Located in the Tybee Oaks Shopping Center just a few miles from the beach off of Highway 80, Huc-A-Poo’s has over 2,500 Likes on Facebook. Let’s help them get to 3,000.

The Crowd
On a Saturday night in early November, the age group ranged from 25 – 60 with the majority of the crowd being locals, others, first-time visitors like myself. With the exception of a young, drunk athlete who tried to eat my face upon arrival, everybody there was awesome.

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Huc-A-Poo’s combined all my favorite things in one place-Good food and good company, and live music in an incredible atmosphere on the Georgia coast. It’s the kind of environment you happen upon once in a blue moon, the kind of place that has the potential to make me relocate. Huc-A-Poo’s is a place that sets the standard, that you’ll continue comparing other environments to again and again. They’ve found a new regular in me.

Huc-A-Poo's Bites & Booze on Urbanspoon

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Where Friendship and Fine Food Collide

The Crab Shack
Tybee Island, Georgia

I’m convinced that all I really need in this world is a lifelong friend and a pile of crab legs on the Southern seacoast. There are times when my soul feels so content, like if in that moment life were to end, I could slip from the Earth with a smile on my face. That satisfaction, that fulfillment only comes from good conversation–the kind where you can bear your soul and not be judged, paired with the taste of food so fresh it was swimming in the Atlantic only moments before it landed on your plate. My blog, Some Kinda Good is all about good food and good company, and that’s what I experienced over the weekend at The Crab Shack on Tybee Island with Jennifer, my friend of 17 years.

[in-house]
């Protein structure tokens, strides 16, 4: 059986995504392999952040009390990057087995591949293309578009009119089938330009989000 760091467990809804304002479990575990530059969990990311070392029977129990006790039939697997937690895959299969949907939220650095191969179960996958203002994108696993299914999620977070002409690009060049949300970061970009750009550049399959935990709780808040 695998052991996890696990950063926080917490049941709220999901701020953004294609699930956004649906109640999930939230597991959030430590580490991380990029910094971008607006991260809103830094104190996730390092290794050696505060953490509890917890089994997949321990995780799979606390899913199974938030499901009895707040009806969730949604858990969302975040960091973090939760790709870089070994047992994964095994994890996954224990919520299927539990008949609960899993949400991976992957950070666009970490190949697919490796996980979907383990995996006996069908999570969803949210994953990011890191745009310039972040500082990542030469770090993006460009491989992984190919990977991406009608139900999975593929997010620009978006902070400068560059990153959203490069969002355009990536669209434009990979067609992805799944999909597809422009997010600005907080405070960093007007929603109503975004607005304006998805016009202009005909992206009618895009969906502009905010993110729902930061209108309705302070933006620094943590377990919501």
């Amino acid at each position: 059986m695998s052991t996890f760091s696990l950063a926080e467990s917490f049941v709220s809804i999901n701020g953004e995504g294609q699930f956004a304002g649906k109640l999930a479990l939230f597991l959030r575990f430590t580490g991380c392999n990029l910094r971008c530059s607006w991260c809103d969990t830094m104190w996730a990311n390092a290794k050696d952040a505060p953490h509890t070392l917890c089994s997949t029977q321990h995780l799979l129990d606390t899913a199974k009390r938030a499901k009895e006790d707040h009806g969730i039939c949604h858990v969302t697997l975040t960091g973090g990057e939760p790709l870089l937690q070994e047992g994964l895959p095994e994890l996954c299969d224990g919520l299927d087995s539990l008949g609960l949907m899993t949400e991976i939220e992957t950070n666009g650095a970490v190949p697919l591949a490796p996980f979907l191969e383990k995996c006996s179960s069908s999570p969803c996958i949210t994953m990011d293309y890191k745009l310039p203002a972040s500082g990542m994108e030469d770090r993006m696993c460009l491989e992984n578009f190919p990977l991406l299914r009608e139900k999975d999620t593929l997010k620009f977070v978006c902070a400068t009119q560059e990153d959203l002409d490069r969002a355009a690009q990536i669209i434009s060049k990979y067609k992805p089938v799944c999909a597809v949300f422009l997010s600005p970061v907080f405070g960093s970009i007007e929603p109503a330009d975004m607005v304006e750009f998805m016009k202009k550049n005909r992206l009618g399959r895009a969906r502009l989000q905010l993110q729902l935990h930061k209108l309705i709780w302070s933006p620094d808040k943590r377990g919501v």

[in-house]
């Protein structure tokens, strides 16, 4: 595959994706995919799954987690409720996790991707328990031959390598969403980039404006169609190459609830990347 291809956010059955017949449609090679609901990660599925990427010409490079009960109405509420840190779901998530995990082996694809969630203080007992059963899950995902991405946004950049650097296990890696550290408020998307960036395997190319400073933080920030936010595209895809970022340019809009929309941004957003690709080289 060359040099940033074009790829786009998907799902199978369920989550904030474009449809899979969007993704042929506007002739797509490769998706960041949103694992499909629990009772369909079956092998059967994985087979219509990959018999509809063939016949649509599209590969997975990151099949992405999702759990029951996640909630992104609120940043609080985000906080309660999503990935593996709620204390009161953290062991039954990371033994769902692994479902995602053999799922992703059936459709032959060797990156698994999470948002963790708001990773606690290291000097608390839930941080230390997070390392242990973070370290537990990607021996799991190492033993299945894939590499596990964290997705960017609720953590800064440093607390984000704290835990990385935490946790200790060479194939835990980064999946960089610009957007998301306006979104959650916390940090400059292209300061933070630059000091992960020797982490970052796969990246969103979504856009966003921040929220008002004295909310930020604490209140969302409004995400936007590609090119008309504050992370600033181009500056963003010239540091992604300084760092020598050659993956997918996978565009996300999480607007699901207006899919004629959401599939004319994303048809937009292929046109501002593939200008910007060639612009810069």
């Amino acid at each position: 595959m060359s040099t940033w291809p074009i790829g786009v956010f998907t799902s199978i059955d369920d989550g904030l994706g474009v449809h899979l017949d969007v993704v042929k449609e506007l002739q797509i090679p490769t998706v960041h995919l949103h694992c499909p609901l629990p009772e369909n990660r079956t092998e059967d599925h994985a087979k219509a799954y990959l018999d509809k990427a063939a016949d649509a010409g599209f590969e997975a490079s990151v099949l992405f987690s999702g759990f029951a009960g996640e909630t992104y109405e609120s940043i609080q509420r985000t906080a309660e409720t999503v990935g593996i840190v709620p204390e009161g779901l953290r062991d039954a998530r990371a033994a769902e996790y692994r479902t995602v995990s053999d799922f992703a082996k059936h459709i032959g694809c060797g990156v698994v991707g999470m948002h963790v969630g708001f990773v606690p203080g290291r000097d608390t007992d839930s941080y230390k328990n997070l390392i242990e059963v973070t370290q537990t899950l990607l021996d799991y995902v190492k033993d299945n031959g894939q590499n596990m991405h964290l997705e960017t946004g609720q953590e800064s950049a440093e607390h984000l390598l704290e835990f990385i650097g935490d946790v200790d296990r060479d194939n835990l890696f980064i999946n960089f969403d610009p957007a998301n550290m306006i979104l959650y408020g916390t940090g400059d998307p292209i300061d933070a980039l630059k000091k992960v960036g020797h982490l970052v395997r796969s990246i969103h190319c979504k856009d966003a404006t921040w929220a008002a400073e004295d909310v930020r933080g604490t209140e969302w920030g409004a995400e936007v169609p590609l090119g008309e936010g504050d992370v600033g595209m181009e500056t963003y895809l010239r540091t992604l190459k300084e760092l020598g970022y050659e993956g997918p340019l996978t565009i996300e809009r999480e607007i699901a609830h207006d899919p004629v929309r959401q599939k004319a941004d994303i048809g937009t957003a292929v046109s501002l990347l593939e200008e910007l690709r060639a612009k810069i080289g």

Located just off highway 80 as you make your way onto Tybee Island, The Crab Shack–Where the Elite Eat in Their Bare Feet–is THE destination for all things seafood. Known for their Lowcountry boil, the restaurant has been voted Best Seafood and Best Outdoor Dining since 1998.

Offering indoor and outdoor dining, there’s really no bad seat in the house. When we first arrived, we sat on the deck overlooking Chimney Creek, and later moved inside to the screened in porch area when it started to rain. Since we visited in October, the boat was decorated for Halloween. From your table, you can hear boat motors cranking up and seagulls overhead.

The menu features the Captain Crab’s Sampler where you can try an assortment of seasonal shellfish with corn, potatoes and sausage. It also offers a variety of crabs–Snow, Alaskan King, Blue, Dungeness or Stone. Not only does The Crab Shack serve seafood, but true to its Southern region, they tout “The best barbecue on the beach or anywhere else.” The sides include corn, potatoes, sausage, smashed taters and slaw.

I ordered a Landshark Lager–only fitting being on the island–with a cup of Boston Clam Chowder and the Half and Half dinner: A half pound of snow crab legs with a half pound of wild Georgia shrimp for $19. 99.  It came with corn on the cob. There are holes in the center of each table for discarding shrimp hulls and empty shells and I love being able to just toss your paper plate when you’re done. It’s casual dining on the coast, the way it should be.